Saturday, 5 December 2015

CLOWN, COMIC, CONMAN

The Honourable Frederick Fergus Fintan Fuddpucker, Minister of Finance

A sample read from The Life and Times of Freddie Fuddpucker by Peter Blakeborough

After a year as chief executive of Global Finance, Freddie Fuddpucker started looking for a new opportunity. It just didn’t feel right to spend so much time in one job. Apart from that the auditors had gone on a global hunt for the money that Fuddpucker had managed.
Freddie was cleaning out his desk at Global Finance when the Leader of the Opposition called on the phone.
‘Hello. Is that Freddie Fuddpucker?’
The Life and Times of Freddie Fuddpucker
‘Speaking.’
‘This is Con Blowhard, Leader of the Opposition...’
‘Nice to hear from you, Con. If you’ve got money to invest, I can channel it straight through to a Swiss bank account, totally confidential, tracks covered, no questions asked.’
‘No, no. It’s not about that, but it’s nice to know for the future. This is about the election and how fast it’s coming together for us – and how fast it’s falling apart for the other crowd. We’re going to be in government before you can say Mr. Speaker.’
‘So you need campaign finance?’
‘No, no. It’s not about that, but it would be nice if you could arrange something. You know, through a Swiss bank account, totally confidential and, tracks covered, no questions asked. If we need anything, I’ll send someone around with a brown paper bag.’
‘Anytime, Con.’
‘The reason I’m calling, Freddie, is because your name came up recently as the best finance whiz in the country and we want you in the team as the finance spokesman.’
‘I’m not surprised you’ve called, Con, and I can thoroughly recommend myself for the post. As you no doubt already know, I’ve got a wealth of experience advising people like the Pope, Kentucky Fried Chicken, the inspector of air accidents as well as numerous learned judges, bankers, undertakers and debt collectors.’
‘Excellent, Freddie. That’s what I’d heard. Now, I need a man who can put together an emergency economic stimulus package. This crowd has made such a shambles of the economy that we’re going to have to bring down a budget as soon as we’re sworn in. Can you handle it, Freddie?’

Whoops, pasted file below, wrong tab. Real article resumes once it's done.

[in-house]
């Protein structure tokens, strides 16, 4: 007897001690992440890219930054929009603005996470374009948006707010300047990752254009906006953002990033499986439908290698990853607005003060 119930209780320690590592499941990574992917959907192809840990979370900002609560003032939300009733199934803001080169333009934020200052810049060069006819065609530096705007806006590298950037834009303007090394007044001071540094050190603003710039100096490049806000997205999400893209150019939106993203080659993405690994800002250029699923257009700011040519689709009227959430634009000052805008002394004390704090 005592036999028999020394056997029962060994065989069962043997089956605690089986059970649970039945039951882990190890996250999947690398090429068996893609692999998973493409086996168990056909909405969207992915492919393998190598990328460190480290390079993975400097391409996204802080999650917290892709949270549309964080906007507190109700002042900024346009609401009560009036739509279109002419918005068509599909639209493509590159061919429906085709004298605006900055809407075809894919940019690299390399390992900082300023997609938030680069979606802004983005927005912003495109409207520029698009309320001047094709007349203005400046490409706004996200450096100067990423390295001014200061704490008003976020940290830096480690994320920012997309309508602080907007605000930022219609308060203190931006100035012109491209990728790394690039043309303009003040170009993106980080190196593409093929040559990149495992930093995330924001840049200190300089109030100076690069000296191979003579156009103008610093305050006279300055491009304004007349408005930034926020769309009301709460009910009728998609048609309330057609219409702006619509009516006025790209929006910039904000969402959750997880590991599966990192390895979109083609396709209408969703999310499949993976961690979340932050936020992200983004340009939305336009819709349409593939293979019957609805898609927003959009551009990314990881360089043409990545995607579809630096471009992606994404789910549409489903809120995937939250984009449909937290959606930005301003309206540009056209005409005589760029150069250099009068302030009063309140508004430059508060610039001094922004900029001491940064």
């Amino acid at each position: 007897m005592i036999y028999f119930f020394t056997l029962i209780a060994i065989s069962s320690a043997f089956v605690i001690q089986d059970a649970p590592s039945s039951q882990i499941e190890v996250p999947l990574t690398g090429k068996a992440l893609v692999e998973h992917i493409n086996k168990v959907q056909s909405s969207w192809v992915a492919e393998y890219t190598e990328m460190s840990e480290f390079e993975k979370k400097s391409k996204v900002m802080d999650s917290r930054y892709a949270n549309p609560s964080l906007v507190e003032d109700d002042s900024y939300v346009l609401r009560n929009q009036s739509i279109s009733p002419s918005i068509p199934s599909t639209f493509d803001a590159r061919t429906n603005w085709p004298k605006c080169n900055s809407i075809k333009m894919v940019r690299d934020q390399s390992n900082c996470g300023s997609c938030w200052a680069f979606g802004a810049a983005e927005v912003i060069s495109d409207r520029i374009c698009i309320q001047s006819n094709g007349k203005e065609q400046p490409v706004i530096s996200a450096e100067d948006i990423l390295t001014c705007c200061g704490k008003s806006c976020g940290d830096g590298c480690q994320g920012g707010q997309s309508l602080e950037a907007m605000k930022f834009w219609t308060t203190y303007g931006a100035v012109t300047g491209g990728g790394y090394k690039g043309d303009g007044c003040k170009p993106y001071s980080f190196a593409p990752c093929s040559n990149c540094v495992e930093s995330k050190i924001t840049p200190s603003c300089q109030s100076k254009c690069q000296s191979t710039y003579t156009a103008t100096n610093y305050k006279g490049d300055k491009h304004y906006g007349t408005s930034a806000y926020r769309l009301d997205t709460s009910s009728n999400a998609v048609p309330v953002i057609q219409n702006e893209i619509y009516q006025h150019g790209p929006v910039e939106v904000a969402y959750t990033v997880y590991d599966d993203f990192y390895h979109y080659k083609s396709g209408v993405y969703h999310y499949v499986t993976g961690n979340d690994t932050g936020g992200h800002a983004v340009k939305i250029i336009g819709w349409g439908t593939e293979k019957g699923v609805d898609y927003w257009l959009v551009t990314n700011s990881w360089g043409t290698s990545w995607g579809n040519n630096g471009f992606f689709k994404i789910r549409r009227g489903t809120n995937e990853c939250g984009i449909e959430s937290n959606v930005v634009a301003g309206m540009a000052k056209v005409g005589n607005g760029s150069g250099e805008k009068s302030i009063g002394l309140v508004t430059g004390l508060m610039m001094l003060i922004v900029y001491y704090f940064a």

‘Con, my friend, you won’t have to con them. I’ll do that for you. No-one knows better than me how it’s made round to go round, as they say.’
Two months later Blowhard’s Wind Party was swept to power and the new Minister of Finance was the Honorable Frederick Fergus Fintan Fuddpucker. After the swearing-in, Fuddpucker was interviewed on television.
The Author
‘During the election campaign you promised an emergency economic stimulus package to get the economy going again,’ the interviewer began. ‘Can you tell us how that will work?’
‘Yeah, sure. The package will be made up of money that the Government will give to taxpayers to spend.’
‘Where will the money come from?’
‘Well that’s a daft question. It will come from the taxpayers of course.’
‘Now let me get this right. So the government will be giving the taxpayers their own money back?’
‘Yes. No. Not all of it.’
‘So the government will be giving the taxpayers only some of their money back?’
‘Yes, that’s right, and only some taxpayers.’
‘Can we just clarify this? Which taxpayers will not get anything back?’
‘That’s easy. The ones that didn’t vote for us . . .  Ah cancel that. Make it the ones that didn’t vote for anyone. Cancel that too. Is this program live?’
‘This program is always live, Minister.’
‘There won’t be anything going back to the ones that don’t want it back. I knew there was an answer. I just couldn’t remember which hand I’d written it on.’